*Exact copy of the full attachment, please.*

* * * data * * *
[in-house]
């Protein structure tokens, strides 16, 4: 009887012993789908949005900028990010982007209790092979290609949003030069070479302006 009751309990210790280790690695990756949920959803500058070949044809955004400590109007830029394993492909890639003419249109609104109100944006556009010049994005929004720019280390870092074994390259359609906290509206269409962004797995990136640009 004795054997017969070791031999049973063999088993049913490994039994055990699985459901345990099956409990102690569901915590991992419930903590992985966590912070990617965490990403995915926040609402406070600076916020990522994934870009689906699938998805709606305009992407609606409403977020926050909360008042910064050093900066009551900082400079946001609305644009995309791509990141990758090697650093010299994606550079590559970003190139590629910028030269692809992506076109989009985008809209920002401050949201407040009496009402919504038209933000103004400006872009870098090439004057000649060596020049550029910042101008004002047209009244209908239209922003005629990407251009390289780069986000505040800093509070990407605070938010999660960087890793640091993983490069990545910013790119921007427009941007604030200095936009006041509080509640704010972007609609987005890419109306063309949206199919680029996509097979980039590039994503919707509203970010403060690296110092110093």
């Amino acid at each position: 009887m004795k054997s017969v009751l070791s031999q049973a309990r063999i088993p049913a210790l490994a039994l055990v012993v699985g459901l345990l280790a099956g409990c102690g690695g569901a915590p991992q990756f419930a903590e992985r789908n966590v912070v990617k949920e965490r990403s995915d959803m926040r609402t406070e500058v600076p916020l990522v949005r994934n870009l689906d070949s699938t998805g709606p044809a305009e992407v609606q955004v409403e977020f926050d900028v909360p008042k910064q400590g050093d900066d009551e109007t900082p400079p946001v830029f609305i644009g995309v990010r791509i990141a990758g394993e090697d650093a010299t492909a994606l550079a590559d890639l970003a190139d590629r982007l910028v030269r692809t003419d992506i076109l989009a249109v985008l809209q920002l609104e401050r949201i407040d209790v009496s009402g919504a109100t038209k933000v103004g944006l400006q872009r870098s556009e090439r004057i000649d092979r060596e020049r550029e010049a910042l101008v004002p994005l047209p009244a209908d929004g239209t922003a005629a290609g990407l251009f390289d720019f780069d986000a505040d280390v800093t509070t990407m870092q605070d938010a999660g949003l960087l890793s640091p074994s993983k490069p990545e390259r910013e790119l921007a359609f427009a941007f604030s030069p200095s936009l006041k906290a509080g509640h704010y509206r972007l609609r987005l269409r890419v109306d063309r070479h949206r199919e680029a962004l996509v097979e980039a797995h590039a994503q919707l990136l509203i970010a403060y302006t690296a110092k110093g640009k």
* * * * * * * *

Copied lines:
[in-house]
């Protein structure tokens, strides 16, 4: 009887012993789908949005900028990010982007209790092979290609949003030069070479302006 009751309990210790280790690695990756949920959803500058070949044809955004400590109007830029394993492909890639003419249109609104109100944006556009010049994005929004720019280390870092074994390259359609906290509206269409962004797995990136640009 004795054997017969070791031999049973063999088993049913490994039994055990699985459901345990099956409990102690569901915590991992419930903590992985966590912070990617965490990403995915926040609402406070600076916020990522994934870009689906699938998805709606305009992407609606409403977020926050909360008042910064050093900066009551900082400079946001609305644009995309791509990141990758090697650093010299994606550079590559970003190139590629910028030269692809992506076109989009985008809209920002401050949201407040009496009402919504038209933000103004400006872009870098090439004057000649060596020049550029910042101008004002047209009244209908239209922003005629990407251009390289780069986000505040800093509070990407605070938010999660960087890793640091993983490069990545910013790119921007427009941007604030200095936009006041509080509640704010972007609609987005890419109306063309949206199919680029996509097979980039590039994503919707509203970010403060690296110092110093």
């Amino acid at each position: 009887m004795k054997s017969v009751l070791s031999q049973a309990r063999i088993p049913a210790l490994a039994l055990v012993v699985g459901l345990l280790a099956g409990c102690g690695g569901a915590p991992q990756f419930a903590e992985r789908n966590v912070v990617k949920e965490r990403s995915d959803m926040r609402t406070e500058v600076p916020l990522v949005r994934n870009l689906d070949s699938t998805g709606p044809a305009e992407v609606q955004v409403e977020f926050d900028v909360p008042k910064q400590g050093d900066d009551e109007t900082p400079p946001v830029f609305i644009g995309v990010r791509i990141a990758g394993e090697d650093a010299t492909a994606l550079a590559d890639l970003a190139d590629r982007l910028v030269r692809t003419d992506i076109l989009a249109v985008l809209q920002l609104e401050r949201i407040d209790v009496s009402g919504a109100t038209k933000v103004g944006l400006q872009r870098s556009e090439r004057i000649d092979r060596e020049r550029e010049a910042l101008v004002p994005l047209p009244a209908d929004g239209t922003a005629a290609g990407l251009f390289d720019f780069d986000a505040d280390v800093t509070t990407m870092q605070d938010a999660g949003l960087l890793s640091p074994s993983k490069p990545e390259r910013e790119l921007a359609f427009a941007f604030s030069p200095s936009l006041k906290a509080g509640h704010y509206r972007l609609r987005l269409r890419v109306d063309r070479h949206r199919e680029a962004l996509v097979e980039a797995h590039a994503q919707l990136l509203i970010a403060y302006t690296a110092k110093g640009k």